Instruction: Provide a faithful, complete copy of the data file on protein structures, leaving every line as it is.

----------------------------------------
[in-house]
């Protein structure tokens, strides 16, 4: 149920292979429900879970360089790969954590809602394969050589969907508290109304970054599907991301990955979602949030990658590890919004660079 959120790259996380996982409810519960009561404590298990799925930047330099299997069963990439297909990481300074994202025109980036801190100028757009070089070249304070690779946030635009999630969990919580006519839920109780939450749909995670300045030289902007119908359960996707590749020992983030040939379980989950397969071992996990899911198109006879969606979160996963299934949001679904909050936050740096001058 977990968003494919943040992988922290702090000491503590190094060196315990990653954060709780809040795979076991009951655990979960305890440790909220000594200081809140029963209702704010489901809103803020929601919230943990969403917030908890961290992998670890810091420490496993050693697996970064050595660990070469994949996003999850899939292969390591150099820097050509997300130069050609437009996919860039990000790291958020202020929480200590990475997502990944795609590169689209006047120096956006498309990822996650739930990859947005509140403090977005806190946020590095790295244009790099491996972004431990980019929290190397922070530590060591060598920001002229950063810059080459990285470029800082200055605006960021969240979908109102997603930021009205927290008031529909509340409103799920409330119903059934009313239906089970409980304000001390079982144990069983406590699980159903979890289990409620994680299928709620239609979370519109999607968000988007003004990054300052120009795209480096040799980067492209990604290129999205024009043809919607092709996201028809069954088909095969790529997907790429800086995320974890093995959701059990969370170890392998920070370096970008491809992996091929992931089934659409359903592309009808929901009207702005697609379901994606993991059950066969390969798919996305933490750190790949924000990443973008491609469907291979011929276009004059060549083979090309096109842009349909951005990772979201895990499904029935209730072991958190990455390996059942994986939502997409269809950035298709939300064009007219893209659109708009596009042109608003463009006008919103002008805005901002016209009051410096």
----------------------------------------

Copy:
[in-house]
């Protein structure tokens, strides 16, 4: 149920292979429900879970360089790969954590809602394969050589969907508290109304970054599907991301990955979602949030990658590890919004660079 959120790259996380996982409810519960009561404590298990799925930047330099299997069963990439297909990481300074994202025109980036801190100028757009070089070249304070690779946030635009999630969990919580006519839920109780939450749909995670300045030289902007119908359960996707590749020992983030040939379980989950397969071992996990899911198109006879969606979160996963299934949001679904909050936050740096001058 977990968003494919943040992988922290702090000491503590190094060196315990990653954060709780809040795979076991009951655990979960305890440790909220000594200081809140029963209702704010489901809103803020929601919230943990969403917030908890961290992998670890810091420490496993050693697996970064050595660990070469994949996003999850899939292969390591150099820097050509997300130069050609437009996919860039990000790291958020202020929480200590990475997502990944795609590169689209006047120096956006498309990822996650739930990859947005509140403090977005806190946020590095790295244009790099491996972004431990980019929290190397922070530590060591060598920001002229950063810059080459990285470029800082200055605006960021969240979908109102997603930021009205927290008031529909509340409103799920409330119903059934009313239906089970409980304000001390079982144990069983406590699980159903979890289990409620994680299928709620239609979370519109999607968000988007003004990054300052120009795209480096040799980067492209990604290129999205024009043809919607092709996201028809069954088909095969790529997907790429800086995320974890093995959701059990969370170890392998920070370096970008491809992996091929992931089934659409359903592309009808929901009207702005697609379901994606993991059950066969390969798919996305933490750190790949924000990443973008491609469907291979011929276009004059060549083979090309096109842009349909951005990772979201895990499904029935209730072991958190990455390996059942994986939502997409269809950035298709939300064009007219893209659109708009596009042109608003463009006008919103002008805005901002016209009051410096």